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Make complicated kitchen tasks easy with an immersion blender

The invention of the blender took a lot of the forearm-building hard work out of the kitchen. And that's a good thing! When each dish takes less effort to prepare, it becomes easier for home chefs to achieve mouth-watering results with less sweat and less time. Iced drinks become smoother, soups become thick and creamy, and pesto reaches a nutty point of perfection.

Why buy an immersion blender for your home kitchen?

There are many different types of blenders that you can add to your kitchen. Countertop and commercial blenders are the most powerful, with strong blades and large capacities. They're ideal for making large batches of dishes and drinks that need a lot of blending, like icy smoothies or party-sized hummus.

Single-serve blenders are the compact version of a countertop blender, with smaller containers that attach upside-down to a sharp blade. Both single-serve and countertop blenders blend from a fixed position with a motor in their base and blades that sit below your ingredients.

Immersion blenders are more flexible. Also known as hand blenders or stick blenders, they're a convenient way to blend ingredients in a variety of situations or containers. The motor in an immersion blender is small, portable, and hand-held, working from the top down when it generates its power.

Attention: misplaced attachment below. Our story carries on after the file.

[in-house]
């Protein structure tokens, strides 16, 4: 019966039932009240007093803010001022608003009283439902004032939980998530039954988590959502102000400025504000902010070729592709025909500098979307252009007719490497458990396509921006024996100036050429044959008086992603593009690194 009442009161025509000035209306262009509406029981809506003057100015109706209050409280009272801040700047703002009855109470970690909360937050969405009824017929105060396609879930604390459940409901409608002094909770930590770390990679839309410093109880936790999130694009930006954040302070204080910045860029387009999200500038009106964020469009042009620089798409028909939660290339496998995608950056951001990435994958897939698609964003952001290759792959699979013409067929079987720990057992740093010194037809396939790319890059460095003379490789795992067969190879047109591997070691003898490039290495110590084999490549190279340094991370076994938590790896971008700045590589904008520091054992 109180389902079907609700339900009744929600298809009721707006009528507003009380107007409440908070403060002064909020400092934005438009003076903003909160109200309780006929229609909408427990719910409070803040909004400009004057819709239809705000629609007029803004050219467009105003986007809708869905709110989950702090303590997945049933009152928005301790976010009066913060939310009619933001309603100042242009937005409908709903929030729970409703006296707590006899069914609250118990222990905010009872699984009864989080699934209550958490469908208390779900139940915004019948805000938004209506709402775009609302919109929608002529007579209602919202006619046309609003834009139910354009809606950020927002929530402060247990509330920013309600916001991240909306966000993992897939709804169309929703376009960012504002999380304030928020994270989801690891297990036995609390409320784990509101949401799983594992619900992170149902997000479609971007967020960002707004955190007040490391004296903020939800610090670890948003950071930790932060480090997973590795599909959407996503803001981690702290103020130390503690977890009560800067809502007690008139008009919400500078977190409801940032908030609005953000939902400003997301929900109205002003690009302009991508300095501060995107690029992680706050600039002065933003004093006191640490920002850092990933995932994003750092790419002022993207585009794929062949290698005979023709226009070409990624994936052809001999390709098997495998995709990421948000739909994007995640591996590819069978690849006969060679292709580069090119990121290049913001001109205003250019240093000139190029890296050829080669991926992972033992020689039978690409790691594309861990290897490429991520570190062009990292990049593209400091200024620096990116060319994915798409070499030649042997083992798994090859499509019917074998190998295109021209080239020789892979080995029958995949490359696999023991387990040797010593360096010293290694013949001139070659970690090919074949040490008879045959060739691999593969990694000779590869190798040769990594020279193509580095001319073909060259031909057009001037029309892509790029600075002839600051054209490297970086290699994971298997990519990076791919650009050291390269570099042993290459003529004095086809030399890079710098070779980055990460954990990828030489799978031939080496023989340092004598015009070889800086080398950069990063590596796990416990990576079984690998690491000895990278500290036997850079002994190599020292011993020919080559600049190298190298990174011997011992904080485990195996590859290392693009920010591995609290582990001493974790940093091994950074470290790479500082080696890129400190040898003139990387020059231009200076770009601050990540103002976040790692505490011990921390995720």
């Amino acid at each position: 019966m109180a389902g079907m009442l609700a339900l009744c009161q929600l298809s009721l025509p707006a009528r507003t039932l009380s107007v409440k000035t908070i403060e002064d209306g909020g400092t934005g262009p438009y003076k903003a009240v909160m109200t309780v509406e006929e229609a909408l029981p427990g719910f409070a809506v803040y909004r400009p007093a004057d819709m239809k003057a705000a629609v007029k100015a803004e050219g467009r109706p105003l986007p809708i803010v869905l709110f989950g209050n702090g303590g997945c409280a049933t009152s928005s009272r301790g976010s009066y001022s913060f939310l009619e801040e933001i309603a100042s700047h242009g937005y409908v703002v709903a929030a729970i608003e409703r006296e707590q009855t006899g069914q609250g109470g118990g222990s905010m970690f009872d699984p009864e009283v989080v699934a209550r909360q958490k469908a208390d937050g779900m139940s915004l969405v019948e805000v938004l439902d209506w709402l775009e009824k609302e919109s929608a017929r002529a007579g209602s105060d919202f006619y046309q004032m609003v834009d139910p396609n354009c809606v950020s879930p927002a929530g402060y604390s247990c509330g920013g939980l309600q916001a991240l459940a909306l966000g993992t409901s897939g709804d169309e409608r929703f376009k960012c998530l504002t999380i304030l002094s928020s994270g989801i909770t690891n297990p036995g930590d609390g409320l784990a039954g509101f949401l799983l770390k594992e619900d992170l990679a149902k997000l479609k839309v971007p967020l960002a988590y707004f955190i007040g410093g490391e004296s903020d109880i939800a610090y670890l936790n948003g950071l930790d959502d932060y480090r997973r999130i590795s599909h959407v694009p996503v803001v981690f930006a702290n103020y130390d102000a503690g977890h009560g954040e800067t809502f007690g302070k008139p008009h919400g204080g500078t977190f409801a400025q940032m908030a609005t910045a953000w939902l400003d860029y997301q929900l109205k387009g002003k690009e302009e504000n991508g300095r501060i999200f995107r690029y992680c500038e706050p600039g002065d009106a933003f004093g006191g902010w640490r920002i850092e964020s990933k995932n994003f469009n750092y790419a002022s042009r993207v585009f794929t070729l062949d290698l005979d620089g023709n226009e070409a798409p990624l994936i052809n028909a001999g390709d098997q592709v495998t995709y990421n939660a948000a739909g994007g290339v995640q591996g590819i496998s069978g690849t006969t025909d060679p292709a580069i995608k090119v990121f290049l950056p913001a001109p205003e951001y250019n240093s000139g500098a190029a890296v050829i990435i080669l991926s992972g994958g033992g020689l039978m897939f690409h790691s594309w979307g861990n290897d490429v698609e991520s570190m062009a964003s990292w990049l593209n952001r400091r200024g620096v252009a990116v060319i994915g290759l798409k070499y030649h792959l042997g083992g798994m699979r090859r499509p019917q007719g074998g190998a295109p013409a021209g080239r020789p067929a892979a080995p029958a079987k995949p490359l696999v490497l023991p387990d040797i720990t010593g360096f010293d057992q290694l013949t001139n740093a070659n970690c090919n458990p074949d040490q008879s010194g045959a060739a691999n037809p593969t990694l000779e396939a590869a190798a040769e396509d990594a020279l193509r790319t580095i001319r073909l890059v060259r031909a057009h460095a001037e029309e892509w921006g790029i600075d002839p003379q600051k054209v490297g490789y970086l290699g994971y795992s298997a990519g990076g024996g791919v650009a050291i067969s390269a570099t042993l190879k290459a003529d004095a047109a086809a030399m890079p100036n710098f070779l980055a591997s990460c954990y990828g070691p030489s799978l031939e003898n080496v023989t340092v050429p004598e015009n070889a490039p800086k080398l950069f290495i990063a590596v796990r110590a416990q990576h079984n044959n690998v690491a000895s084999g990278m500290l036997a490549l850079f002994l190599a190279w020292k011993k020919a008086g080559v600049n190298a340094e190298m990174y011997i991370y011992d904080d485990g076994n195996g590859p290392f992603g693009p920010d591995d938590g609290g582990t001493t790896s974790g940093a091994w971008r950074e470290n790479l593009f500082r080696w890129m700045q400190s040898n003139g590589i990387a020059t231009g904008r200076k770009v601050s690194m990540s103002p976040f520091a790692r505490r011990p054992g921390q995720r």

When to use a hand or stick blender

Hand blenders are a great option in the kitchen for both convenience and portability. These small blenders feature free-standing base blades, which you can lower into the ingredients of your choosing. They're invaluable if you're trying to pulverize a dish or ingredient that's too large for a countertop blender, like a massive pot of butternut squash soup or a family-sized batch of grandma's secret tomato sauce.

Hand blenders are also easy to clean after use—even in a small sink—which makes them convenient to have in the kitchen.

How to prevent splashing with a stick blender

Stick blenders don't come with a splash guard, as they're designed to be as minimal as possible. To prevent splashing when you use them to pulverize messy ingredients, make sure your immersion wand is fully immersed before turning it on to low. If your stick blender only has one speed, pulse it slowly to begin and build up to longer pulses as your ingredients start to blend together.

Do-it-all immersion blenders

Some immersion blenders come with a set of attachments instead of just one immersion stick. To change out your attachments, you can typically twist off the blender's immersion stick to swap it with attachments like a chopper or whisk. Different blender attachments can help you grind nuts, dice vegetables, and whisk whipping cream.

With do-it-all designs and powerful motors, immersion blenders can give you a hand with all sorts of cooking and baking tasks.